Das told us that every offer Atomberg got, was exceptional, but finding the right one was very difficult. What makes this point more interesting is the fact that a lot of startups don’t even get a chance to choose investors.
Das explains, “If you follow the first step sincerely, you will see a lot of people and companies getting interested in being investors in your startup. The second most critical thing is to be able to choose the right one.”
And how do you do so? Das answered, “Carefully evaluate the goals of your startup and that of the investor. These should be one in terms of long term visions.”
He continued, “You need to have the right investor with you. Initial two to three years will just be investments in terms of increasing reach, creating a supply chain, setting quality standards before finally hitting the market. You will have to go through that cycle no matter what. A startup needs to have a long-term investor in the initial days, one that beleives in you and one that you can believe on, like Atomberg got Parampara and Hero Group’s Munjal.”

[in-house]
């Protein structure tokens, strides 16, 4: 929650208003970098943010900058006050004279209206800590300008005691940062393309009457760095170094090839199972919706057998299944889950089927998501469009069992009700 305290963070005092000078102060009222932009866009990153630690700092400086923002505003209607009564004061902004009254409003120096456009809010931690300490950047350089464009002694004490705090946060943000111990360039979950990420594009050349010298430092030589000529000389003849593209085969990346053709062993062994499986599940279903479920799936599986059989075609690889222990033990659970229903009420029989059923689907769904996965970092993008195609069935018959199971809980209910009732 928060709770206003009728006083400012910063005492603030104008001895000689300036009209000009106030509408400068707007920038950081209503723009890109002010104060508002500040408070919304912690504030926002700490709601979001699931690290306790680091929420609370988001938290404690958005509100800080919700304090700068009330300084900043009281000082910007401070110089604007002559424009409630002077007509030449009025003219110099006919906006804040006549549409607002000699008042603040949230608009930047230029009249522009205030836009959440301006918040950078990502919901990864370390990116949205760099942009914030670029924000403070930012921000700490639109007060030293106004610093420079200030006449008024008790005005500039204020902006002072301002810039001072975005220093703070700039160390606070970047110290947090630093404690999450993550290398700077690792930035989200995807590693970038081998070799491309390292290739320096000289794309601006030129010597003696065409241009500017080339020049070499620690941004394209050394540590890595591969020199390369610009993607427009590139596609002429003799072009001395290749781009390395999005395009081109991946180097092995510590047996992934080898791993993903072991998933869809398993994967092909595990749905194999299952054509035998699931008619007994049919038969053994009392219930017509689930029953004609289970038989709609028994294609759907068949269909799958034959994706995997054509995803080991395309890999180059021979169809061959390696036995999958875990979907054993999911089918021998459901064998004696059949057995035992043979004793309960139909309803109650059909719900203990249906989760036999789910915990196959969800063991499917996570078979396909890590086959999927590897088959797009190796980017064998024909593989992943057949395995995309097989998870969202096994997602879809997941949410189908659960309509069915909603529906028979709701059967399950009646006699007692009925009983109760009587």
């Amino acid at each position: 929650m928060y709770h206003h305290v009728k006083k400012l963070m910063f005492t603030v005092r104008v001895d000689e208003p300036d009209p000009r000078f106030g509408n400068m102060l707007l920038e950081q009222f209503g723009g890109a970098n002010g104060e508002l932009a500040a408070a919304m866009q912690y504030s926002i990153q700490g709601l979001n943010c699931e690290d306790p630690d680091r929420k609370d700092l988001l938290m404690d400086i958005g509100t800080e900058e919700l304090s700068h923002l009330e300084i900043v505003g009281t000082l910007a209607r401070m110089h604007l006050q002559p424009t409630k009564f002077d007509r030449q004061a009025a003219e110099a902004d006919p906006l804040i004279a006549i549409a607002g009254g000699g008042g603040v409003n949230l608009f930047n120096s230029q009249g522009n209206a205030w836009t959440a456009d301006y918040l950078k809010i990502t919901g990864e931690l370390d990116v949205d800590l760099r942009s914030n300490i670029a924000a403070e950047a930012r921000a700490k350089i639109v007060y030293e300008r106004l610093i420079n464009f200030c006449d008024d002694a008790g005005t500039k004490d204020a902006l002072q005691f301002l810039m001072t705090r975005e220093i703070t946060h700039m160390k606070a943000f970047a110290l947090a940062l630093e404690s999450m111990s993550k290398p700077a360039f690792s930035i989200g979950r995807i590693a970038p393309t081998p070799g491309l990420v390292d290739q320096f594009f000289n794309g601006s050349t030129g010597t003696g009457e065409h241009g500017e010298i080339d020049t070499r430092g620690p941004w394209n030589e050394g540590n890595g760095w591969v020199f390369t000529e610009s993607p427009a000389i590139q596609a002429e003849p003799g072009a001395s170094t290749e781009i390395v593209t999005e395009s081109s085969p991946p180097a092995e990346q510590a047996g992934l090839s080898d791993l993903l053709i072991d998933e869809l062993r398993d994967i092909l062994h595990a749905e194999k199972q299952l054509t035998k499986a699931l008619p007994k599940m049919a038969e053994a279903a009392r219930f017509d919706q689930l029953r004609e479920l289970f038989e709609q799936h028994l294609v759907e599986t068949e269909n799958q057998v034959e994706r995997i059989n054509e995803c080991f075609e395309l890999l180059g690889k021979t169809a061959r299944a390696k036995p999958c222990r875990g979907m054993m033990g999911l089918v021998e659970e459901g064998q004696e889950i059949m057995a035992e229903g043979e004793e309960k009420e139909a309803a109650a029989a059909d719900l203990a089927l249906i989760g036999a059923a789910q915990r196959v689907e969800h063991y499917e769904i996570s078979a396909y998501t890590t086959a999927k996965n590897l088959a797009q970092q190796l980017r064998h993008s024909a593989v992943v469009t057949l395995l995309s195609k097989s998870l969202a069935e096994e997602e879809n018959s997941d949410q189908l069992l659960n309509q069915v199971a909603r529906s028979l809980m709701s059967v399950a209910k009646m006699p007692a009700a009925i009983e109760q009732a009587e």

Let flexibility and innovation be your USP
Atomberg’s co-founder terms flexibility as the third major advice to startups. He mentioned that as a consumer electronics startup, it is almost impossible to compete against the established companies, but there is a catch.
Das pointed out, “You can file patents, invest more money and do lots of other things to make your product work but the only benefit you have against the large companies is your flexibility and approach towards innovation. If you get loose on flexibility and innovation, you will lose in the long-run.”
So, what innovations did Atomberg do? Das answered, “Atomberg didn’t just innovate in terms of ceiling fans that save power and help reduce electricity bills, but we actually innovated the ways we reach end customers.”